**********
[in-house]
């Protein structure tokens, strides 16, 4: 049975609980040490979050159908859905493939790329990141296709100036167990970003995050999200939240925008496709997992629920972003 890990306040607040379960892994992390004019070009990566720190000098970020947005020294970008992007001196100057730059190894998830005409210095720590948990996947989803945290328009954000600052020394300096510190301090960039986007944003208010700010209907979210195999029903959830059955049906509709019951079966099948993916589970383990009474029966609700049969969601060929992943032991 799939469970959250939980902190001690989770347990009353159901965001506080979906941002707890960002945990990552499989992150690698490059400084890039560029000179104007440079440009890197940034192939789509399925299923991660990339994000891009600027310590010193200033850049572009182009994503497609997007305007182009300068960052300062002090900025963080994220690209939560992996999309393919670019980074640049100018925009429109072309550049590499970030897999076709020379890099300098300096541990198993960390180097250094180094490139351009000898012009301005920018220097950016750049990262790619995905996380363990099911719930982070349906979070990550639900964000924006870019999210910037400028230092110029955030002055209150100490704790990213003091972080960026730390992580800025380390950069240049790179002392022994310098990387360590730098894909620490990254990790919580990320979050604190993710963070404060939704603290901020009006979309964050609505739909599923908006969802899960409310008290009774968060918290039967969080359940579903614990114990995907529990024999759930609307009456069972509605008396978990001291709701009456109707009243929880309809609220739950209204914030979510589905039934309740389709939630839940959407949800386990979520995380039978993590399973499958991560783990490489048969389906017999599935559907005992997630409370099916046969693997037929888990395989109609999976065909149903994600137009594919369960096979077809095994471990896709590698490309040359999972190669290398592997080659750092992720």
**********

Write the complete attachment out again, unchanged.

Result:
[in-house]
């Protein structure tokens, strides 16, 4: 049975609980040490979050159908859905493939790329990141296709100036167990970003995050999200939240925008496709997992629920972003 890990306040607040379960892994992390004019070009990566720190000098970020947005020294970008992007001196100057730059190894998830005409210095720590948990996947989803945290328009954000600052020394300096510190301090960039986007944003208010700010209907979210195999029903959830059955049906509709019951079966099948993916589970383990009474029966609700049969969601060929992943032991 799939469970959250939980902190001690989770347990009353159901965001506080979906941002707890960002945990990552499989992150690698490059400084890039560029000179104007440079440009890197940034192939789509399925299923991660990339994000891009600027310590010193200033850049572009182009994503497609997007305007182009300068960052300062002090900025963080994220690209939560992996999309393919670019980074640049100018925009429109072309550049590499970030897999076709020379890099300098300096541990198993960390180097250094180094490139351009000898012009301005920018220097950016750049990262790619995905996380363990099911719930982070349906979070990550639900964000924006870019999210910037400028230092110029955030002055209150100490704790990213003091972080960026730390992580800025380390950069240049790179002392022994310098990387360590730098894909620490990254990790919580990320979050604190993710963070404060939704603290901020009006979309964050609505739909599923908006969802899960409310008290009774968060918290039967969080359940579903614990114990995907529990024999759930609307009456069972509605008396978990001291709701009456109707009243929880309809609220739950209204914030979510589905039934309740389709939630839940959407949800386990979520995380039978993590399973499958991560783990490489048969389906017999599935559907005992997630409370099916046969693997037929888990395989109609999976065909149903994600137009594919369960096979077809095994471990896709590698490309040359999972190669290398592997080659750092992720």